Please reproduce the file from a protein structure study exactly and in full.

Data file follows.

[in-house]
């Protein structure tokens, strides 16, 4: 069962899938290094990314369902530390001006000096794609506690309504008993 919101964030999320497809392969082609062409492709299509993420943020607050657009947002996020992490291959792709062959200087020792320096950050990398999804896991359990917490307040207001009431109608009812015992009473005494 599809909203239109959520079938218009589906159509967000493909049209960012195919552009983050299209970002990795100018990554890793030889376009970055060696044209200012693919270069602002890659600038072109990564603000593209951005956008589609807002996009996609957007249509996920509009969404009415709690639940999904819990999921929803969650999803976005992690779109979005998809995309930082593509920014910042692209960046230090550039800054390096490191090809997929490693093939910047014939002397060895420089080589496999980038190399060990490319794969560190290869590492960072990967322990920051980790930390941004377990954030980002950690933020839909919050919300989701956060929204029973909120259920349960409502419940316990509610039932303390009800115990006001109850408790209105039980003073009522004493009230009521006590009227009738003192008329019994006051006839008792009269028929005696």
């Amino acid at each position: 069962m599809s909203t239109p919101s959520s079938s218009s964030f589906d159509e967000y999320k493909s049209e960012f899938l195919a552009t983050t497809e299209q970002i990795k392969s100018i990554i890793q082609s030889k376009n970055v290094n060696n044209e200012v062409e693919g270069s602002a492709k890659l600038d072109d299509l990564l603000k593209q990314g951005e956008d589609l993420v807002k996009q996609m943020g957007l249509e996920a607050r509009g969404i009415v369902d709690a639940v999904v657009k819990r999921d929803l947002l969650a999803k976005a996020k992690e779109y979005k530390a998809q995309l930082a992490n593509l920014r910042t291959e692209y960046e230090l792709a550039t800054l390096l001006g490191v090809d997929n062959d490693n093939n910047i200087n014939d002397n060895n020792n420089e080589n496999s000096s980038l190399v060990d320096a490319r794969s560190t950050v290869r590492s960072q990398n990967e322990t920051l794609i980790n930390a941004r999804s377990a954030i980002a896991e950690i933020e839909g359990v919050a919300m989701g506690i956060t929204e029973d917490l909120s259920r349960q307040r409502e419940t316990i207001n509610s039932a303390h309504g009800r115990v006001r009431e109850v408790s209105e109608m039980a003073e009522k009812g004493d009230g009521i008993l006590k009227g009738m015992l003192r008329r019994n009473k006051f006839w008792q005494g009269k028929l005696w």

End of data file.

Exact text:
[in-house]
């Protein structure tokens, strides 16, 4: 069962899938290094990314369902530390001006000096794609506690309504008993 919101964030999320497809392969082609062409492709299509993420943020607050657009947002996020992490291959792709062959200087020792320096950050990398999804896991359990917490307040207001009431109608009812015992009473005494 599809909203239109959520079938218009589906159509967000493909049209960012195919552009983050299209970002990795100018990554890793030889376009970055060696044209200012693919270069602002890659600038072109990564603000593209951005956008589609807002996009996609957007249509996920509009969404009415709690639940999904819990999921929803969650999803976005992690779109979005998809995309930082593509920014910042692209960046230090550039800054390096490191090809997929490693093939910047014939002397060895420089080589496999980038190399060990490319794969560190290869590492960072990967322990920051980790930390941004377990954030980002950690933020839909919050919300989701956060929204029973909120259920349960409502419940316990509610039932303390009800115990006001109850408790209105039980003073009522004493009230009521006590009227009738003192008329019994006051006839008792009269028929005696």
């Amino acid at each position: 069962m599809s909203t239109p919101s959520s079938s218009s964030f589906d159509e967000y999320k493909s049209e960012f899938l195919a552009t983050t497809e299209q970002i990795k392969s100018i990554i890793q082609s030889k376009n970055v290094n060696n044209e200012v062409e693919g270069s602002a492709k890659l600038d072109d299509l990564l603000k593209q990314g951005e956008d589609l993420v807002k996009q996609m943020g957007l249509e996920a607050r509009g969404i009415v369902d709690a639940v999904v657009k819990r999921d929803l947002l969650a999803k976005a996020k992690e779109y979005k530390a998809q995309l930082a992490n593509l920014r910042t291959e692209y960046e230090l792709a550039t800054l390096l001006g490191v090809d997929n062959d490693n093939n910047i200087n014939d002397n060895n020792n420089e080589n496999s000096s980038l190399v060990d320096a490319r794969s560190t950050v290869r590492s960072q990398n990967e322990t920051l794609i980790n930390a941004r999804s377990a954030i980002a896991e950690i933020e839909g359990v919050a919300m989701g506690i956060t929204e029973d917490l909120s259920r349960q307040r409502e419940t316990i207001n509610s039932a303390h309504g009800r115990v006001r009431e109850v408790s209105e109608m039980a003073e009522k009812g004493d009230g009521i008993l006590k009227g009738m015992l003192r008329r019994n009473k006051f006839w008792q005494g009269k028929l005696w």